Uneasy friendship (Mark 8:31-38)

Jesus and Peter care about each other enough to call each other out.
February 24, 2009
icon of Jesus and Peter

Here’s something you could only say to a really good friend: “Get behind me, Satan.”

That’s what Peter got hit with after expressing concern for his friend. Jesus had just told the disciples that he was going to suffer and be killed. He also told them that he would rise again, but they couldn’t hear that part. They were too alarmed that he was predicting his own death. I would have been alarmed too.

We are told that Peter took Jesus aside and rebuked him. Peter rebuked Jesus, and not the other way around. Peter had the kind of intimate relationship with Jesus that allowed him to tell him off in order to set him straight. I can imagine Peter saying, “Quit talking like that, Jesus. You need to change your attitude. It’s bad for you and it’s bad for the group.”

But Jesus responded, “Get behind me, Satan. For you are setting your mind not on divine things but on human things.” Or as we might put it today: “Shut up already. You’re missing my entire point.”

I love this argumentative interchange between Peter and Jesus. It reminds me that they had a real relationship and argued, as close friends do. There’s a distinct intimacy in their exchange. They cared about each other enough to call each other out.

Contrast this to other, thinner definitions of friendship. Someone will say of a best friend: “I can tell her anything and she accepts me totally.” But anyone can be that kind of friend. What could be easier than listening and offering unconditional . . . what? Is it “love” when you let your friend prattle on without offering judgment? I don’t think so. That may be unconditional listening, but it’s not unconditional love. Love entails caring enough to struggle, to ask hard questions and to occasionally rebuke.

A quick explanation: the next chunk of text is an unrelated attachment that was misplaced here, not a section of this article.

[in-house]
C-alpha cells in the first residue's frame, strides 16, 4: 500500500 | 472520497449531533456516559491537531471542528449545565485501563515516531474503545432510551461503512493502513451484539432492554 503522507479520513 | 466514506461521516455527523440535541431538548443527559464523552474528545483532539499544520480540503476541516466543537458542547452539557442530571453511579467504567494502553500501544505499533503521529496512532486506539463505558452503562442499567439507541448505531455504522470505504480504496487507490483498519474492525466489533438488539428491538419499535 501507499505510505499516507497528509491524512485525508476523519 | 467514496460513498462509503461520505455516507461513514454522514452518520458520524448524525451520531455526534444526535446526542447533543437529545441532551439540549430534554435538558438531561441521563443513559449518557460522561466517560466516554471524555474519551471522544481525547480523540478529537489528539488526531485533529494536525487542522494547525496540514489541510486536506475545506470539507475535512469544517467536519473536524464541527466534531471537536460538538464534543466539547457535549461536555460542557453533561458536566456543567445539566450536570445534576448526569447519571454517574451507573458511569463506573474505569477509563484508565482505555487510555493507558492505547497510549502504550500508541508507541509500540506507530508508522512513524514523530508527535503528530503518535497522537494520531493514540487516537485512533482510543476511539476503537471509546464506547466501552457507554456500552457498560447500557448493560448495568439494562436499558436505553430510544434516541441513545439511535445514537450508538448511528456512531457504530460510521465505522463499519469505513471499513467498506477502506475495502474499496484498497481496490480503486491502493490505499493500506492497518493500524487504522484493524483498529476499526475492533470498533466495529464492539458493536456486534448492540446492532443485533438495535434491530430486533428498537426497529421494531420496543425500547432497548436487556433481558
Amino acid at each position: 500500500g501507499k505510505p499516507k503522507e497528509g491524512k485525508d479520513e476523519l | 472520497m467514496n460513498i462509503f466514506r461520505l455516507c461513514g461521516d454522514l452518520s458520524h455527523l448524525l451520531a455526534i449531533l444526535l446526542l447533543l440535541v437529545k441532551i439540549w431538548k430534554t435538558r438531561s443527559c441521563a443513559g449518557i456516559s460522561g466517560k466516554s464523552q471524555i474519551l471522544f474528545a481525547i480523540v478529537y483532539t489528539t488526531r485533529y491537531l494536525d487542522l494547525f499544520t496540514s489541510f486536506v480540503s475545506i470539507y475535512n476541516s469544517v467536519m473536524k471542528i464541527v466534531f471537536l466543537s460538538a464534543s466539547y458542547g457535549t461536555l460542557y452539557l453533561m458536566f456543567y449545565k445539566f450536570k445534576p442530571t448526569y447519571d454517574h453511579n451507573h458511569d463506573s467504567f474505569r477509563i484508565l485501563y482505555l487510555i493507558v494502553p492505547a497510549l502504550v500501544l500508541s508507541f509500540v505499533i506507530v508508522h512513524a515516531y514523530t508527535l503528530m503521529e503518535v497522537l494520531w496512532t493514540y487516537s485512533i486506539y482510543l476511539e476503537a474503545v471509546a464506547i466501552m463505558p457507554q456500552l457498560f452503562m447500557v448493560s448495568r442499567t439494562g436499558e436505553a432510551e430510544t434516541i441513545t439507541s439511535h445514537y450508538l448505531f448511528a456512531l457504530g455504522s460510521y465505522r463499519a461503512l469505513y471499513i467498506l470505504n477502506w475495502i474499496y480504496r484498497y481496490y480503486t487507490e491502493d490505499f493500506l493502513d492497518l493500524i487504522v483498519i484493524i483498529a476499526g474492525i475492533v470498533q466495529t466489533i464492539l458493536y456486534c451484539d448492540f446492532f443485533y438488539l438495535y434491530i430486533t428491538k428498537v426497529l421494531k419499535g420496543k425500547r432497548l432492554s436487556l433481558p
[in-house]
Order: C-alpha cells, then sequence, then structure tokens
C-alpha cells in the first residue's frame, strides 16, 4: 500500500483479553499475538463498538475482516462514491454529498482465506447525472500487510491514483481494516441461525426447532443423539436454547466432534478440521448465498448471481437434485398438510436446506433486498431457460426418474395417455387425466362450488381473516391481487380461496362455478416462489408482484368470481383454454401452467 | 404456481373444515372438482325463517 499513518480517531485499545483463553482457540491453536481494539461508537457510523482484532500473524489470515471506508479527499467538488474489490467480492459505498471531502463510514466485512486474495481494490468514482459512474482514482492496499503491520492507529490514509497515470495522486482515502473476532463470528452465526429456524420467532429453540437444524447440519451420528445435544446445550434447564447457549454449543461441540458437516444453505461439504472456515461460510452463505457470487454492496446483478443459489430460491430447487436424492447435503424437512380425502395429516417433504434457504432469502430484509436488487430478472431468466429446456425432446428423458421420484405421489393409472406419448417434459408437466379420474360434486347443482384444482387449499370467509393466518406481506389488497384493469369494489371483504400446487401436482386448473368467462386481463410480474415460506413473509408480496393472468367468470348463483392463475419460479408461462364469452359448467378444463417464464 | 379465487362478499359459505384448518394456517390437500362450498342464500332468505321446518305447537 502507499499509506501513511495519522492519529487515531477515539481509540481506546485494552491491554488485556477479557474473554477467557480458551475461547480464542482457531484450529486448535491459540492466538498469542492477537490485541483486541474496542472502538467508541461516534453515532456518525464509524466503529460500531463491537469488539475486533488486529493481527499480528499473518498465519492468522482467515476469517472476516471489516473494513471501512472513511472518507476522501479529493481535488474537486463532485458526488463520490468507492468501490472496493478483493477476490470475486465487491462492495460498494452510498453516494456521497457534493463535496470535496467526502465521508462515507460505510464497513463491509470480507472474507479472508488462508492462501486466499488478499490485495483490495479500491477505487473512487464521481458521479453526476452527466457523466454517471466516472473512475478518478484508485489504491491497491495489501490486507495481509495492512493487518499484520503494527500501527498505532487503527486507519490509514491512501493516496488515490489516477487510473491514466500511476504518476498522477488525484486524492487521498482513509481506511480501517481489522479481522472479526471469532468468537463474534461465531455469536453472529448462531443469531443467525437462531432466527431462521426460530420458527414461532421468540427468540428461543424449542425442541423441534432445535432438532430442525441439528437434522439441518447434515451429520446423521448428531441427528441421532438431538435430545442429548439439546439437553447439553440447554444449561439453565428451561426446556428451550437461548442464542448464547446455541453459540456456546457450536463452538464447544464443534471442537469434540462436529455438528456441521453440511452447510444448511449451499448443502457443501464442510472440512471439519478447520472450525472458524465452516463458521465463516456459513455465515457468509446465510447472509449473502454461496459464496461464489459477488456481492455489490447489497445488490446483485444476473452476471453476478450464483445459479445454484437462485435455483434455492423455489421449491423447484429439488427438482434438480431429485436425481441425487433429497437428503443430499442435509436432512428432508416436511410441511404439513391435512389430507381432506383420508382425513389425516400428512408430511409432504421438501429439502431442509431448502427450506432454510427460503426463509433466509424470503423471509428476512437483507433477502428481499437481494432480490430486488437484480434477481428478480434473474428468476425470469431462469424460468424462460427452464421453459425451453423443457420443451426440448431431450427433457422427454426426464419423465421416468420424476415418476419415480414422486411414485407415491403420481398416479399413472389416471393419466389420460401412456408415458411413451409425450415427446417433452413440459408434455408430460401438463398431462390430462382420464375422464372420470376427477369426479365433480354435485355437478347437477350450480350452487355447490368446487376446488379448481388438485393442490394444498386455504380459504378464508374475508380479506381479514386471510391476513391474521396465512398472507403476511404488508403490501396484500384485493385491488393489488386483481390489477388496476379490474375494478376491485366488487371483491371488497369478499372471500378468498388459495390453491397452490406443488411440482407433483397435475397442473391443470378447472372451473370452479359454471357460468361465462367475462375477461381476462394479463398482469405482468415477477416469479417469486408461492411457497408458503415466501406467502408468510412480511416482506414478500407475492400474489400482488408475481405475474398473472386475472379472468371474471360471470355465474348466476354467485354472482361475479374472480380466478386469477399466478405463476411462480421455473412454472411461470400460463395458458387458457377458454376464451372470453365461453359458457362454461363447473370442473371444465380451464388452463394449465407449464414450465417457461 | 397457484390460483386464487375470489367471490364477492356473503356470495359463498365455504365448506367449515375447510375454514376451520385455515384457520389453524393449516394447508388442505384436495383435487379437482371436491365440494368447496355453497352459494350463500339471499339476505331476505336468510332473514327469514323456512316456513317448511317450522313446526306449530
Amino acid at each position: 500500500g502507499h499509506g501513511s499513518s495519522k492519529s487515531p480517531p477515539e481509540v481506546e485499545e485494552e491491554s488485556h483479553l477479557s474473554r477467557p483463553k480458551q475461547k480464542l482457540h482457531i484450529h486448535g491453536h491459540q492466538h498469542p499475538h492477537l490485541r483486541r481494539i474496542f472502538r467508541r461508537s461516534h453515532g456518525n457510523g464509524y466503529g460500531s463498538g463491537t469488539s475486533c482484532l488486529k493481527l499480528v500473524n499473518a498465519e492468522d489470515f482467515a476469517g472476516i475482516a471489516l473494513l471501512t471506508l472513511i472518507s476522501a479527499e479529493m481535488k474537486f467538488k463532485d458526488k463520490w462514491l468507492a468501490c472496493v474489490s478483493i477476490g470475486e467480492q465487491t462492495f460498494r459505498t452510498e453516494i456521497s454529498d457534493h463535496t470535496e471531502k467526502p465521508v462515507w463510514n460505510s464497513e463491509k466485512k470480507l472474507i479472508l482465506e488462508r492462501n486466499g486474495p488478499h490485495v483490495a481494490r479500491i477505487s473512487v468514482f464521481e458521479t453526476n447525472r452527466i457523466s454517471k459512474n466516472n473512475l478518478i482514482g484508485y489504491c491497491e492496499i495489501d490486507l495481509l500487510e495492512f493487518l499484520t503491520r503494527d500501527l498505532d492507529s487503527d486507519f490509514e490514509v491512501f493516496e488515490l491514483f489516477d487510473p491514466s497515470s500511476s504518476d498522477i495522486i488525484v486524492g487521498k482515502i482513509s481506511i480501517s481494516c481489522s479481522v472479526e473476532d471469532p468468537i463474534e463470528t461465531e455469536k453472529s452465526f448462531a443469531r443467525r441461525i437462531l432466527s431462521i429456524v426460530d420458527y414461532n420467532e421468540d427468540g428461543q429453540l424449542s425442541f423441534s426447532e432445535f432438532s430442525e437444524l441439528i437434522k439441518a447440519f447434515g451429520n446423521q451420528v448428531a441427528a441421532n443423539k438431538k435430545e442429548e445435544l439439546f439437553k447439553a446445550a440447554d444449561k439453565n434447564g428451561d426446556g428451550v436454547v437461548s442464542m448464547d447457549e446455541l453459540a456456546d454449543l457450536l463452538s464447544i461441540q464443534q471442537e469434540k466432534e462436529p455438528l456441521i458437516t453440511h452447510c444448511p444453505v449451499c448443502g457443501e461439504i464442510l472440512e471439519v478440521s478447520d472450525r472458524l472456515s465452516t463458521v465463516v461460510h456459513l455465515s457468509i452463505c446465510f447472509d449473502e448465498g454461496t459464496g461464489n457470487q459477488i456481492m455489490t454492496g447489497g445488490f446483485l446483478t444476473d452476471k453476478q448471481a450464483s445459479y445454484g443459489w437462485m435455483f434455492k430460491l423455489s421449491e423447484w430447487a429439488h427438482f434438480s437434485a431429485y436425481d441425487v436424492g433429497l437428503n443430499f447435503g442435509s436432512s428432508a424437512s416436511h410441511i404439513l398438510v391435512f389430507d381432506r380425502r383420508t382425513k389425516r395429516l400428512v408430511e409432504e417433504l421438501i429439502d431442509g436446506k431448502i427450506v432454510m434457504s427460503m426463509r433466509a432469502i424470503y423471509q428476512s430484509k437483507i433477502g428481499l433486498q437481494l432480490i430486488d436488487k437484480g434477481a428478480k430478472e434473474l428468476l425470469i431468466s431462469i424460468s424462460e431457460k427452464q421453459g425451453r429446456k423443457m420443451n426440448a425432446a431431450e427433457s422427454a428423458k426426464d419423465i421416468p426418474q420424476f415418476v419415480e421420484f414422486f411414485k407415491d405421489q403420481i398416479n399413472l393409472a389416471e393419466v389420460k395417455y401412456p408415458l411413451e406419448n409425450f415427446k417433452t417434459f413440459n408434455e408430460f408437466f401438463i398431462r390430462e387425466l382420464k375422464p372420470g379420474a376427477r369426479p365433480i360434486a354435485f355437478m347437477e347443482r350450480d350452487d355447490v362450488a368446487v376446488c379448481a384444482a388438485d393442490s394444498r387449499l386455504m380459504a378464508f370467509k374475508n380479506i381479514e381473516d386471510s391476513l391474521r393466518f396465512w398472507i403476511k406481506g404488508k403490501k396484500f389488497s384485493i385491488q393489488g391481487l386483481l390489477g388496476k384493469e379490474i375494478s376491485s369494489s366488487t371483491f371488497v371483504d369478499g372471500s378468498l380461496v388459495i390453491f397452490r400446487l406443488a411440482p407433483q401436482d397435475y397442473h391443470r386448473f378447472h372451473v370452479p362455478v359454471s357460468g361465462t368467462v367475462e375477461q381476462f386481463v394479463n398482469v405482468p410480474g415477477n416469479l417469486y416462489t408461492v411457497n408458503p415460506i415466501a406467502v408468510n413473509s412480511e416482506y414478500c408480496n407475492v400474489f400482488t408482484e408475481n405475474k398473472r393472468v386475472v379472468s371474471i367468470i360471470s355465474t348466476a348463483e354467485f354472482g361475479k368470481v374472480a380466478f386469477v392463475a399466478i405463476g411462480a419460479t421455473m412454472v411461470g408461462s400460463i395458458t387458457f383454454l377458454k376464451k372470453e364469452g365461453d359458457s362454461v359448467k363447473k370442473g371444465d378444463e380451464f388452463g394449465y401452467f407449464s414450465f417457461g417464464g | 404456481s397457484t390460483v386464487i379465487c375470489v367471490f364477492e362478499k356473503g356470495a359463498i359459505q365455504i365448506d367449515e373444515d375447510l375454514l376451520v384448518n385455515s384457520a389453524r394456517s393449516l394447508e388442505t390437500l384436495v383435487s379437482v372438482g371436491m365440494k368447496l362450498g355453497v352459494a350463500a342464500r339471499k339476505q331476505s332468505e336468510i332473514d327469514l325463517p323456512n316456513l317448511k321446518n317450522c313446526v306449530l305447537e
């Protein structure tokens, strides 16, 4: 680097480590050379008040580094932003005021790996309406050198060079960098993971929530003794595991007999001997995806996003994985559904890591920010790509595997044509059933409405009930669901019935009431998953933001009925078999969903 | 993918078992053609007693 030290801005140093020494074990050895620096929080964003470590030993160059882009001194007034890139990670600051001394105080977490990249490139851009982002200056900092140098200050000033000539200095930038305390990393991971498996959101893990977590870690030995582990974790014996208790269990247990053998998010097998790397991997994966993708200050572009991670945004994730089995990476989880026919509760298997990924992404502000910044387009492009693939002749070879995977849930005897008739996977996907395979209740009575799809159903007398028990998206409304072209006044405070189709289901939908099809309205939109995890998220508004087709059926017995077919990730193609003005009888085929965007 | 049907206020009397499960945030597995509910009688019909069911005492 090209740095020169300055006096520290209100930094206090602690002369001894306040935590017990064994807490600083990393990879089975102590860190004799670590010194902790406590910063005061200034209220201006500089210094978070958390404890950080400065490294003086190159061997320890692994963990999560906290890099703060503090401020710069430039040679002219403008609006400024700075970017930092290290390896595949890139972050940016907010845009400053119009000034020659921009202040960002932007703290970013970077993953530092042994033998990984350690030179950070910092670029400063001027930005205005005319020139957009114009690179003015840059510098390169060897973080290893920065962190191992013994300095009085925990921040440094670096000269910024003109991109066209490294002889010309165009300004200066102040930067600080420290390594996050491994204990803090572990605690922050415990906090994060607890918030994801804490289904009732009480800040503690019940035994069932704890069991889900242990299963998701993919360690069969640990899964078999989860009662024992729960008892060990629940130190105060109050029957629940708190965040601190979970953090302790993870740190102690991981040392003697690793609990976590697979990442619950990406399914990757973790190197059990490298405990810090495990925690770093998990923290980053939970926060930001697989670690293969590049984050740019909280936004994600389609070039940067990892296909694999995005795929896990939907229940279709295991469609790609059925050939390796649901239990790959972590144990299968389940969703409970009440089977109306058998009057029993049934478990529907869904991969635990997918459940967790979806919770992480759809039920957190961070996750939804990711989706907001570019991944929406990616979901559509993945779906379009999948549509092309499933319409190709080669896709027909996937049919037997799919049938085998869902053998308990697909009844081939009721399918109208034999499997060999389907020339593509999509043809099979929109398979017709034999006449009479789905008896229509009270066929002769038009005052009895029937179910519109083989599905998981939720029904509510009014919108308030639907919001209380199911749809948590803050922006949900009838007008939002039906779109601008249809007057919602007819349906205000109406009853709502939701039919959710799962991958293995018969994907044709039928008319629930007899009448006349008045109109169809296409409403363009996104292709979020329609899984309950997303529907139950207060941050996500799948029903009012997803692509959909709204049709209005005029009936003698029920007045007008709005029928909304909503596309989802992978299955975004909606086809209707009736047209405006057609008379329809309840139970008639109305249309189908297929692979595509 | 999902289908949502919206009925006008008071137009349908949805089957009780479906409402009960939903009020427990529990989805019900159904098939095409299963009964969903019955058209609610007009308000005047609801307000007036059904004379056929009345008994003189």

Sometimes I hear people say: “We can talk about anything and he never judges.” Well of course you can talk about anything to someone who is guaranteed not to argue. But what is the point? You’ll never learn anything. You’ll never be changed. How could this become a model of friendship anywhere but at a narcissists’ convention? I would just as soon stay home as go out to spend time with that dull friend. Friends are who God uses to teach us what our families can’t.

Much is made of the notion that we choose our friends, but we don’t choose our families. I disagree with the statement. I think we choose our families all the time—when we invite Aunt Bess for Thanksgiving, for example, but decline to invite Uncle Jay. We stay closely in touch by telephone and e-mail with one sibling and exchange bland Christmas cards with another. We may not have chosen where to be born, but as we age we do choose with whom and how to be in relationship.

I am not sure that we choose our friends. Most of our friendships, when we examine their origins, are born in happenstance. We ended up as a friend of someone with children in the same school. We worked together. We served on the same committee at church. We may choose among people, but our pool of possible friends is circumstantial.

You could call it God’s grace when we fall into friendship with people with whom we may have as little in common as children the same age, or the same master’s degree. Naturally, within such friendships we will see the world differently, occasionally argue, and thus help one another to change and grow.

John may have been the disciple Jesus loved, but we have the most recorded arguing between Jesus and Peter. In a deep friendship like theirs, there should always be room for a holy rebuke.

Bookshelves are full of tomes on how to improve your marriage, your sex life, your dating techniques and your manners. Our culture worships the romantic relationship but almost ignores friendship. We seek to improve ourselves as partners and parents, but where are the books teaching me how to be a better friend?

The Bible may be one such book. Again and again Jesus gives evidence that he had friendships and that they were not easy ones. After Jesus and Peter argued, Jesus spoke the hard truth to the crowd: “If any want to become my followers, let them deny themselves and take up their cross and follow me.”

Jesus did not choose his friends from a pool of perfect people. Imperfect Peter later denied his friendship with Jesus three times. In that lonely and desperate moment, Peter must have rebuked himself in his absent friend’s name. Yet he went on to become the rock of the church—a rock prepared and shaped by friendship.

One of life’s most underestimated treasures is the rich friendship between those who care enough to argue. In my friendship with God, amidst the grace and mercy sometimes it’s the occasional rebuke that most reminds me I am loved.